UCA Looking to Improve Concurrent Credit Program

UCA is discussing possible strategies for improving its concurrent credit program, including the possibility of providing high school students opportunities to receive associate’s degrees with their diplomas.
Although many high school students take advantage of these programs across the state, UCA’s concurrent enrollment numbers have dwindled since 2008.
Last May, five Greenbrier High School students graduated with both a high school diploma and an associate’s degree from UALR, having completed the required 60 credit hours through a concurrent credit program with the university, as reported by
Following that lead, UCA President Tom Courtway plans to discuss expanding UCA’s program to allow students to earn an associate’s degree.
“We’ve got to work this year with the Faculty Senate on how concurrent credit is going to work, if it leads to an associate degree,” Courtway said.
Enrollment in UCA’s concurrent credit program has fallen significantly since 2008, from more than 1,000 students that year to little more than 300 students this year.
One possible strategy to increase participation in the program is working with Conway High School, which already enrolls several students in the program.
Some faculty members have raised concerns over various methods of implementing the program.
One concern is that most college-level courses taught on a high school campus by high school faculty aren’t as rigorous as they would be on a college campus. Some would prefer that a portion of the courses be taught on campus.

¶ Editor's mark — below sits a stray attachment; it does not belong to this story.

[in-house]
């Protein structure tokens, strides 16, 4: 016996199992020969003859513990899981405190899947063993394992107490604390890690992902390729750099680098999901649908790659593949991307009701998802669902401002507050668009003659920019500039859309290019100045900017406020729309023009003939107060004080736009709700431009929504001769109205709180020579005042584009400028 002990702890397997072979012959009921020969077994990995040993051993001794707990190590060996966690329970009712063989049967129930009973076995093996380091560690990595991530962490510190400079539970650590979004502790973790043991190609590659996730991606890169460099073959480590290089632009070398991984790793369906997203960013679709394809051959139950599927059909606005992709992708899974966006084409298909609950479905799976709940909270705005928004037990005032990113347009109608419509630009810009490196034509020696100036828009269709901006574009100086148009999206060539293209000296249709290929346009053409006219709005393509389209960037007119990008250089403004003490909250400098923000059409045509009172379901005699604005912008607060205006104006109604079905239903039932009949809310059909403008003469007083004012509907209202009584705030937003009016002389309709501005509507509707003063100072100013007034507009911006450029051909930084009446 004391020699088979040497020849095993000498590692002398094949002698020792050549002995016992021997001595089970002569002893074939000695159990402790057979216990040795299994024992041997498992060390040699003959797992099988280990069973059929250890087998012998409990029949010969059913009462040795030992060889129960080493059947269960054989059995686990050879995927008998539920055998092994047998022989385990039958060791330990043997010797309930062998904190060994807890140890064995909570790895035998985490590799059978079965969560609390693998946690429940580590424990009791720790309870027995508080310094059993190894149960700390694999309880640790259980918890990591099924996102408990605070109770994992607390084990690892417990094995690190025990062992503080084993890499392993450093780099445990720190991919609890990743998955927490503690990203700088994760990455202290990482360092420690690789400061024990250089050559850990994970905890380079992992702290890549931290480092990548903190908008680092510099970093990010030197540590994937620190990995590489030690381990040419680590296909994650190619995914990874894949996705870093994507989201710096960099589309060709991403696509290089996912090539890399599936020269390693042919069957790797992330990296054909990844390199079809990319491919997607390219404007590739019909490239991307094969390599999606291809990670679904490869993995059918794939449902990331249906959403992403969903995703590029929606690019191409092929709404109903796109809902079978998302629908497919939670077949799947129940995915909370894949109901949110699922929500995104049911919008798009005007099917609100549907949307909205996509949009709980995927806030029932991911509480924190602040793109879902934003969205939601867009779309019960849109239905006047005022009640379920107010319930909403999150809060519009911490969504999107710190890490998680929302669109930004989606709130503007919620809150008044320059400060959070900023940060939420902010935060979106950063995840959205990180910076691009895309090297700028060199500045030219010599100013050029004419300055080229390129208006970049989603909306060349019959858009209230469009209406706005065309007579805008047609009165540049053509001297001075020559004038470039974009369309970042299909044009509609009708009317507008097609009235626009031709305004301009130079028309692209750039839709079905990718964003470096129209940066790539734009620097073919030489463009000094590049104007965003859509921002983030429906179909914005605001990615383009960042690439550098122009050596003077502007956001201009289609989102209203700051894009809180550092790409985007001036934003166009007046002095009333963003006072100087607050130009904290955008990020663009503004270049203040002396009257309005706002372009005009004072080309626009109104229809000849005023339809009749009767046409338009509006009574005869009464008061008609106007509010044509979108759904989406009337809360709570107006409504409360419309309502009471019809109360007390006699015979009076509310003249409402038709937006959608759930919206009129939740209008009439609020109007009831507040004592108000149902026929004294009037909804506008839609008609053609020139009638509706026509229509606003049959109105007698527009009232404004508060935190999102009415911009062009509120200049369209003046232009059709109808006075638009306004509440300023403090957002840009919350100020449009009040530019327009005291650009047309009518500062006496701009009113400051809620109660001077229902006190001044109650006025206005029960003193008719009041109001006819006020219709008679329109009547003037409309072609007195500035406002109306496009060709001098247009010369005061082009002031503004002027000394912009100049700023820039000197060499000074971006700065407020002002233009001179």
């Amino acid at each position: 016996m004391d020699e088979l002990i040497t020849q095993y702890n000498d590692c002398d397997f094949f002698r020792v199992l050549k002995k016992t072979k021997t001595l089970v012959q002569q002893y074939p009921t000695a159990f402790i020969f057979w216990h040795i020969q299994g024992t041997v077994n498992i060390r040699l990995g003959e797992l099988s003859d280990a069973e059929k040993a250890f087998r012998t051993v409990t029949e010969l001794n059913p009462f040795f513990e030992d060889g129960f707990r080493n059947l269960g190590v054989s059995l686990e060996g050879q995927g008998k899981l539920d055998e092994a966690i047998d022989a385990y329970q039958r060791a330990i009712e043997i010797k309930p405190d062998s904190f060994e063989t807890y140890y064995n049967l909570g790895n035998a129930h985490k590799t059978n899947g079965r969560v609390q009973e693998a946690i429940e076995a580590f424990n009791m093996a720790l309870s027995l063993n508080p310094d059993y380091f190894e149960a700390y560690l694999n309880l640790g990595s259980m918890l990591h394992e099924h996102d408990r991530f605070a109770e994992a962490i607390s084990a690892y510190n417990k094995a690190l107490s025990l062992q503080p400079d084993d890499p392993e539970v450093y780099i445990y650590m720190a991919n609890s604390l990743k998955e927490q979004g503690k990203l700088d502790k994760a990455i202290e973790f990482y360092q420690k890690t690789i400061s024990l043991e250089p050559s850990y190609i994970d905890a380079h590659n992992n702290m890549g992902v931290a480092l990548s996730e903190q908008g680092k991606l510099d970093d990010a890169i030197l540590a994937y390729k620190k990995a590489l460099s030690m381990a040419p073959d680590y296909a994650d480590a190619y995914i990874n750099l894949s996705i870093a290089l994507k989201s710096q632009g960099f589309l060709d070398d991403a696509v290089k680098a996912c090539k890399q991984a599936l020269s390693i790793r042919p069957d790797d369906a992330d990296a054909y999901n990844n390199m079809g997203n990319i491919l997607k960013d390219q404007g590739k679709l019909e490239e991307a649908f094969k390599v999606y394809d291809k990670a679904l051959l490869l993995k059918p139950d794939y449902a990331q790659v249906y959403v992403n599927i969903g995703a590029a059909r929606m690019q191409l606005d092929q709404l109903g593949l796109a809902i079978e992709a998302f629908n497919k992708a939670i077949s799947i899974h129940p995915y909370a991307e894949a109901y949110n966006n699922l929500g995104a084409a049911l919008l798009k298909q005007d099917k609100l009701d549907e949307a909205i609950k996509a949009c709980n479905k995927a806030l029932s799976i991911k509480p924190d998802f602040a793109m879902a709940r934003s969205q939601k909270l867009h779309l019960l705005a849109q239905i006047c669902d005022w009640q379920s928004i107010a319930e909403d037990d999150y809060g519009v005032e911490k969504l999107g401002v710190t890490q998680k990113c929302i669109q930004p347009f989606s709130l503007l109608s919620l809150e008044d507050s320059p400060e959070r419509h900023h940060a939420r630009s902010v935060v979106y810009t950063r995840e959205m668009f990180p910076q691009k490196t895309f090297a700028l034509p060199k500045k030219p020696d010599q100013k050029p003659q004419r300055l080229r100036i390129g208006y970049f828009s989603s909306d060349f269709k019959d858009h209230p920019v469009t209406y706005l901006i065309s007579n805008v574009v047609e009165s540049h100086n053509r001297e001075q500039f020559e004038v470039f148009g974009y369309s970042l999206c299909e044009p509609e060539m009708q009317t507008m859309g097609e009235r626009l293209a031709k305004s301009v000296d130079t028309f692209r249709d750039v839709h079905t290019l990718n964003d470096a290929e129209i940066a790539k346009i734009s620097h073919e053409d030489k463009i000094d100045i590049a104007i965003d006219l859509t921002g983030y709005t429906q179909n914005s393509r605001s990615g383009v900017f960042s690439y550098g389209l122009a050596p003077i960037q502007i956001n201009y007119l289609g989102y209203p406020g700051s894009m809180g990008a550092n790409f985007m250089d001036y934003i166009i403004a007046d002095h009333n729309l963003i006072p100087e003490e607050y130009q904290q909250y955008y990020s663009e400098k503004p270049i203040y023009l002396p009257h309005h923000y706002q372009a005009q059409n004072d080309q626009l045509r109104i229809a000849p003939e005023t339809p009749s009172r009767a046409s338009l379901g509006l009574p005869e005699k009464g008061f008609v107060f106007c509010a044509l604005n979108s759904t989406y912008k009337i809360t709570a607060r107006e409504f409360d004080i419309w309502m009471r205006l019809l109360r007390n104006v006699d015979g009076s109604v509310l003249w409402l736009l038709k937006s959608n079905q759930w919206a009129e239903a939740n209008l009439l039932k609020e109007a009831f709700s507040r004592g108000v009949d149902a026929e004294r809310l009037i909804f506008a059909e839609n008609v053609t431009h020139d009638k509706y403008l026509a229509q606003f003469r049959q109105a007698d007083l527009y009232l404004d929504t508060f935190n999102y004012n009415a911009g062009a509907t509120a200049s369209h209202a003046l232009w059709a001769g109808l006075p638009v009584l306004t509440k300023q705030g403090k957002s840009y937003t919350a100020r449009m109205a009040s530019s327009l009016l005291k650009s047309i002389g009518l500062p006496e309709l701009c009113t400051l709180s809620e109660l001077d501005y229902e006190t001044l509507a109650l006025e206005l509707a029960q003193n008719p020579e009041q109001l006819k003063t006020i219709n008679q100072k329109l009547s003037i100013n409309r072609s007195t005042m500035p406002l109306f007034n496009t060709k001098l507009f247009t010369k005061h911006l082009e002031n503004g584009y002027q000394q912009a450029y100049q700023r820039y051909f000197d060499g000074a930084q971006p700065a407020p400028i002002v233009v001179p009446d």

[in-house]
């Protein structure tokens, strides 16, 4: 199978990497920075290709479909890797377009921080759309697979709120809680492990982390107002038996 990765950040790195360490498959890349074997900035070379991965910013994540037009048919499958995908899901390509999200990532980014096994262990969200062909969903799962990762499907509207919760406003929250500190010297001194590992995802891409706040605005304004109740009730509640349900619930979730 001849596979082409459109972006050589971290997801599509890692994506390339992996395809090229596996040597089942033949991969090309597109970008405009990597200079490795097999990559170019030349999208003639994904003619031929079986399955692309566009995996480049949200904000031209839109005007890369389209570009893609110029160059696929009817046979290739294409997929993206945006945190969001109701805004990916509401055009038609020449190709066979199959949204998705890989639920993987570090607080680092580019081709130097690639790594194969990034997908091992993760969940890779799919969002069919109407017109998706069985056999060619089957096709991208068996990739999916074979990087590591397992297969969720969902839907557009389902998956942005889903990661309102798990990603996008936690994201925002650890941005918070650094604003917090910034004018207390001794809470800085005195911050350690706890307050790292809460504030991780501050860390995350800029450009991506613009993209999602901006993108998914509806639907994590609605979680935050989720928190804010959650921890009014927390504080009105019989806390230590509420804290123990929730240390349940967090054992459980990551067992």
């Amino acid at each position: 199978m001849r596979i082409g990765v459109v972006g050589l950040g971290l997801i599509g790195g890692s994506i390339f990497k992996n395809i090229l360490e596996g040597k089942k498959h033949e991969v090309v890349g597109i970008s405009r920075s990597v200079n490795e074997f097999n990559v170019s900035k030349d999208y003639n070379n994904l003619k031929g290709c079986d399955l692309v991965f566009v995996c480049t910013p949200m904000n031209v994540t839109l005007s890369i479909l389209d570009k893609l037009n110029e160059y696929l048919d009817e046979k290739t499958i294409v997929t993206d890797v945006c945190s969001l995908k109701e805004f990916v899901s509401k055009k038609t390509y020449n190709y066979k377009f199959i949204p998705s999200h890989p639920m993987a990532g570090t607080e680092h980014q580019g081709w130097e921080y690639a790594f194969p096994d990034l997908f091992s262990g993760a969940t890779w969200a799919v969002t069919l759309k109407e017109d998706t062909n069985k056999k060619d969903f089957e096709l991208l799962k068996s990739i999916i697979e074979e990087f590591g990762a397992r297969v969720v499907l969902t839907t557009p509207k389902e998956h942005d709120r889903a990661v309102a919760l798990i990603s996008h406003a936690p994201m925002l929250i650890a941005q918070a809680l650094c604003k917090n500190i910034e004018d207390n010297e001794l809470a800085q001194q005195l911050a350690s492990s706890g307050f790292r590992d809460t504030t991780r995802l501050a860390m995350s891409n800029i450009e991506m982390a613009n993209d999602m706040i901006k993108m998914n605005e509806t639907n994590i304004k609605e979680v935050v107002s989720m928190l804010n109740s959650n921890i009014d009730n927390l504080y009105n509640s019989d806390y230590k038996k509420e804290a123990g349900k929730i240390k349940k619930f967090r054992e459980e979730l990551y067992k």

Another concern raised by Faculty Senate President Benjamin Rowley is that pushing high school students to standards they are not ready for could, in the long run, hurt the student rather than help them.
“Instead of getting a head start, [students]could be impairing their chances of successfully completing their college education at all,” he said. “We do not want to do this wrong and harm students.”
However, Provost Steven Runge said it is “up to the student” whether the course is taken seriously or not. Runge said there are regulations in place to ensure that concurrent enrollment teachers are qualified: not only must they have at least a master’s degree in a relevant field, they must also undergo in-service training, mentoring and monitoring.
Concurrent enrollment offers numerous benefits to students, primarily related to money. It is substantially cheaper to earn college credit in high school.
At UCA, concurrent enrollment students pay $10 per credit hour, or $30 per course, compared with the current undergraduate cost per hour, which is $373.56 (although cost may adjust according to enrollment numbers). In addition, starting college with an associate’s degree cuts out two years of school and two years of otherwise full- priced tuition.
Although some students who graduate high school with an associate’s degree will only attend college for two years, Courtway said he does not believe the number of students taking advantage of this program would be large enough to negatively affect UCA’s overall attendance.
Concurrent credit programs are offered to high school students by several colleges and universities in the state, including UCA, University of Arkansas–Little Rock and Arkansas Tech University.
Students must meet educational requirements of a particular college’s concurrent credit program, which are generally based on ACT scores and GPA.
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